Wong N, Khwaja SS, Baker CM, et al. Prognostic microRNA signatures derived from The Cancer Genome Atlas for head and neck squamous cell carcinomas. Cancer Med. 2016;5:1619–28.
Cheng CM, Shiah SG, Huang CC, et al. Up-regulation of miR-455-5p by the TGF-β–SMAD signalling axis promotes the proliferation of oral squamous cancer cells by targeting UBE2B. J Pathol. 2016;240:38–49.
Yan LX, Huang XF, Shao Q, et al. MicroRNA miR-21 overexpression in human breast cancer is associated with advanced clinical stage, lymph node metastasis and patient poor prognosis. RNA. 2008;14:2348–60.
Zhang L, Mitani Y, Caulin C, et al. Detailed genome-wide SNP analysis of major salivary carcinomas localizes subtype-specific chromosome sites and oncogenes of potential clinical significance. Am J Pathol. 2013;182:2048–57.
We thank Sanni Pedersen, Heidi Ugleholdt, and Pernille Frederiksen for brilliant technical assistance. The study was funded by Einar Willumsen Foundation, Merchant Kristjan Kjær and wife Margrethe Kjær’s Foundation, The Danielsen Foundation, Resino A/S, Else and Mogens Wedell-Wedellsborg’s Foundation, Region Zealand’s Research Fund, Hans Skouby and wife Emma Skouby’s Foundation, and the A.P. Møller Foundation for the Advancement of Medical Research.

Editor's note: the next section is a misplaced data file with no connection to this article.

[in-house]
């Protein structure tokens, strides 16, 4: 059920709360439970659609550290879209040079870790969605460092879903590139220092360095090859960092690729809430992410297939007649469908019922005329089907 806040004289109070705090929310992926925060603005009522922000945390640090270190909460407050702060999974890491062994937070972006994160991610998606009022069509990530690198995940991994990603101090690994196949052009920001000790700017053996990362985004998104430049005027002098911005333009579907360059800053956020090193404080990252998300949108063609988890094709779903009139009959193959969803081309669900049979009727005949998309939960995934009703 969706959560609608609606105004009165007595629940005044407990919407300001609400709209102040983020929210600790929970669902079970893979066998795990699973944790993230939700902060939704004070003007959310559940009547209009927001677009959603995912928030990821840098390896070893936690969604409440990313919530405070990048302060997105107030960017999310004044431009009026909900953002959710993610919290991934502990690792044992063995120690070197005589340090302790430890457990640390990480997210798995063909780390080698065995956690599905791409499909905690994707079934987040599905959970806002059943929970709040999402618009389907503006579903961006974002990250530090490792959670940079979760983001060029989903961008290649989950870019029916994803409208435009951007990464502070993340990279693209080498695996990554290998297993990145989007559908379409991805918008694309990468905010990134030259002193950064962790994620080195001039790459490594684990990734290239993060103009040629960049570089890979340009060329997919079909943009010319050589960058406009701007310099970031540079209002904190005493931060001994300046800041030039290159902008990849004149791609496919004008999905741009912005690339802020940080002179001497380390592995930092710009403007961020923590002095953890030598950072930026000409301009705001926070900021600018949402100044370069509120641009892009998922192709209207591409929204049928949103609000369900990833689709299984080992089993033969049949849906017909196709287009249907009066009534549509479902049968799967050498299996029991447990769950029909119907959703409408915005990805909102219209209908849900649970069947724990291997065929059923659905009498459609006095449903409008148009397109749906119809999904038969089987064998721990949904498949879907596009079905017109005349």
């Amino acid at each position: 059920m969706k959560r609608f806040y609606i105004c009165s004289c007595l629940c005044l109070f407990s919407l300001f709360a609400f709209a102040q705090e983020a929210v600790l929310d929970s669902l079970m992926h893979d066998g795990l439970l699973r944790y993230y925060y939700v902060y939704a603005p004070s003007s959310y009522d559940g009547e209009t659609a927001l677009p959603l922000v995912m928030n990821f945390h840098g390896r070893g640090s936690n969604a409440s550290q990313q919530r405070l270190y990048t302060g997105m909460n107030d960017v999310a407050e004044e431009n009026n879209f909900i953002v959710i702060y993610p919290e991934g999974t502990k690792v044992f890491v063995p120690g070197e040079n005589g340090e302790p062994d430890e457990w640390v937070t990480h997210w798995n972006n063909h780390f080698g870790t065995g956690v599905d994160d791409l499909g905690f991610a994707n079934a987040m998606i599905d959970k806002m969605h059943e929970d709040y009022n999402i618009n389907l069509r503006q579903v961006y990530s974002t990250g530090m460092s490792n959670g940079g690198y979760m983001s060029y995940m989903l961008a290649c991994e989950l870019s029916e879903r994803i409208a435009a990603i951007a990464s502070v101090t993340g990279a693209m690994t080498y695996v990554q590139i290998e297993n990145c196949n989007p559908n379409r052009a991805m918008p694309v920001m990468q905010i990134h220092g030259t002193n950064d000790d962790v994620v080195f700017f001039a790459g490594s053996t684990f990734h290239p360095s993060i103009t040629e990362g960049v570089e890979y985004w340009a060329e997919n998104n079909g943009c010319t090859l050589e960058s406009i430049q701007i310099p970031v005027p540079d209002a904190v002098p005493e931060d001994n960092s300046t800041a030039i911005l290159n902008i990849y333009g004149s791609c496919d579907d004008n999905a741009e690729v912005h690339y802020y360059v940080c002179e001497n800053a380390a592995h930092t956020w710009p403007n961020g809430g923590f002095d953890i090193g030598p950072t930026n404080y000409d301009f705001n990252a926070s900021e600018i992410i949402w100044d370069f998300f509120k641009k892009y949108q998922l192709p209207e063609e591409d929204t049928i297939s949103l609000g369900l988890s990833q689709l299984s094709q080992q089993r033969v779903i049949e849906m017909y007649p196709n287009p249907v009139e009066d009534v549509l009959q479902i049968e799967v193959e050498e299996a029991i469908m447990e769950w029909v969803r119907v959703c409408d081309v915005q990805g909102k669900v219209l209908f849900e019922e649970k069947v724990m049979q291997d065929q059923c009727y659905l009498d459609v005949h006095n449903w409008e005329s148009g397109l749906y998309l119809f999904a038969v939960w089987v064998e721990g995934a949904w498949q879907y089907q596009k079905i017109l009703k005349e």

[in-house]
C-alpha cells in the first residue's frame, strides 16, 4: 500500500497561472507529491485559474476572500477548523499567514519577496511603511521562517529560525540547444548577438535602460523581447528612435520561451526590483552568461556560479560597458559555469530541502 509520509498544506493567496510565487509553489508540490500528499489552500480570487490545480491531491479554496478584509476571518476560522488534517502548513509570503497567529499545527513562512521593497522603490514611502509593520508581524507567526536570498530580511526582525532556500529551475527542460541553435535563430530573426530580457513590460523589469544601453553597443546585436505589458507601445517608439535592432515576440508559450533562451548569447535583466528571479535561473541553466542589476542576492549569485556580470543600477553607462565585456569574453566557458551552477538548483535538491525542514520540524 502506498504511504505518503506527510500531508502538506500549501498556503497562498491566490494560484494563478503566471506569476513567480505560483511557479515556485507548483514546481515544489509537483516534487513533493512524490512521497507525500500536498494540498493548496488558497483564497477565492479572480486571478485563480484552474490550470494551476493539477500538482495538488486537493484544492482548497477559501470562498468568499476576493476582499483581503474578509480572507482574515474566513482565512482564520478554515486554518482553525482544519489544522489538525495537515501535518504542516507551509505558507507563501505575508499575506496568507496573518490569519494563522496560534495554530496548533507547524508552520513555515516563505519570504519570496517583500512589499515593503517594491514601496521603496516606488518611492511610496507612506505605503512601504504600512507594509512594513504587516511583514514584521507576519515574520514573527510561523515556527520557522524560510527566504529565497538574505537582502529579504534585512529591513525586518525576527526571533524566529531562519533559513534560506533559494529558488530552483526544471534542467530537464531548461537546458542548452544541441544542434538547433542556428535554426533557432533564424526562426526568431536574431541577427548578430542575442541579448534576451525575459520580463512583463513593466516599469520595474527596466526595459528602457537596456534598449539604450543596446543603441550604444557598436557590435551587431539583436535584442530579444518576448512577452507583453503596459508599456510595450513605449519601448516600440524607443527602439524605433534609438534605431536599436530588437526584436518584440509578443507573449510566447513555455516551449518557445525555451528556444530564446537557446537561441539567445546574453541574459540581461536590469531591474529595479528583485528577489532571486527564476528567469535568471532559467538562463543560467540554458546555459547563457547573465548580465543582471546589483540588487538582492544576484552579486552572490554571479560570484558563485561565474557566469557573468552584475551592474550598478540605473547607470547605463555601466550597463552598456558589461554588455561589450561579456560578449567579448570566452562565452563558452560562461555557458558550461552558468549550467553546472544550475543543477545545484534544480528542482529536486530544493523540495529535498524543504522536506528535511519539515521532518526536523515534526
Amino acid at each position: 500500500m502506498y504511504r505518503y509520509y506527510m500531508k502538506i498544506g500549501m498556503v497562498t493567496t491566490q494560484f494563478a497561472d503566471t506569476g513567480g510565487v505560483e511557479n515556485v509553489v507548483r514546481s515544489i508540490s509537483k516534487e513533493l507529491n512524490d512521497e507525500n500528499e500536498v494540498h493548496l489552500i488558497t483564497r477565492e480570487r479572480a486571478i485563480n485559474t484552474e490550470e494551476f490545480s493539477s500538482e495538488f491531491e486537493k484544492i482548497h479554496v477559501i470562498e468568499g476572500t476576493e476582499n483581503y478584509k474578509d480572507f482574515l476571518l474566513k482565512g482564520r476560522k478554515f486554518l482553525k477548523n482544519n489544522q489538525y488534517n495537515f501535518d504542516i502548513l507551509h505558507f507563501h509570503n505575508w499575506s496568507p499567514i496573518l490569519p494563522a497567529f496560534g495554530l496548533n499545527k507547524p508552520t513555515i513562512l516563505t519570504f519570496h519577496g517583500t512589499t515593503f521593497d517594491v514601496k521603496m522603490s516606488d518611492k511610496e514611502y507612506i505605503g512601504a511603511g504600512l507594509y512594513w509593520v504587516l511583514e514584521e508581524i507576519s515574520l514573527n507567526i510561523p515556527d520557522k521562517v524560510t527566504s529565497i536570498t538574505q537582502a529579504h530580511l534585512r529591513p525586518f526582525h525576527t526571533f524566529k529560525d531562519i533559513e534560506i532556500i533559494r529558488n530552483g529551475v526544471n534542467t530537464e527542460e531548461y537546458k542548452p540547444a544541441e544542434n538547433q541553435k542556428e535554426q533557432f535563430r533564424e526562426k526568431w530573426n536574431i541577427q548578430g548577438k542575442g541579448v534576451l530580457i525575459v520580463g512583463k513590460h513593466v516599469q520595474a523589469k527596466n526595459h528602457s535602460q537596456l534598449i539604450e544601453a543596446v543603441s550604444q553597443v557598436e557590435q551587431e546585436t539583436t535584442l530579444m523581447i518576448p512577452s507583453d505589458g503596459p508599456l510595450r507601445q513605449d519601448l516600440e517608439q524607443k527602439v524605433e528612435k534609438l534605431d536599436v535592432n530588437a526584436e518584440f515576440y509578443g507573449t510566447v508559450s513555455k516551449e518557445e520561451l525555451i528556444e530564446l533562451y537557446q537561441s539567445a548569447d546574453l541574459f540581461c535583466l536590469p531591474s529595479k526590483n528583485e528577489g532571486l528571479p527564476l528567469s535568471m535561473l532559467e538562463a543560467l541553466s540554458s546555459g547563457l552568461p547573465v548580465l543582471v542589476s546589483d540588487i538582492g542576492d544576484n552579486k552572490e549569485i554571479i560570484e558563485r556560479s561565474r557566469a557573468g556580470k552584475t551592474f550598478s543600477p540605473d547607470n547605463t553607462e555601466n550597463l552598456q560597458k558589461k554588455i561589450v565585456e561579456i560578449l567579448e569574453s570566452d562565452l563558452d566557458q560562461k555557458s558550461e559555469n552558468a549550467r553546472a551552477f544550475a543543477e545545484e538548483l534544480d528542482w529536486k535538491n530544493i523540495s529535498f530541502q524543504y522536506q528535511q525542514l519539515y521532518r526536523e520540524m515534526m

Conflict of interest
The authors declare that they have no conflict of interest.
Electronic supplementary material
About this article
Cite this article
Andreasen, S., Tan, Q., Agander, T.K. et al. Adenoid cystic carcinomas of the salivary gland, lacrimal gland, and breast are morphologically and genetically similar but have distinct microRNA expression profiles. Mod Pathol 31, 1211–1225 (2018). https://doi.org/10.1038/s41379-018-0005-y
Modern Pathology (2021)
Cancer Medicine (2021)
International Journal of Molecular Sciences (2020)
Revista Española de Patología (2020)
Molecular and Cellular Modelling of Salivary Gland Tumors Open New Landscapes in Diagnosis and Treatment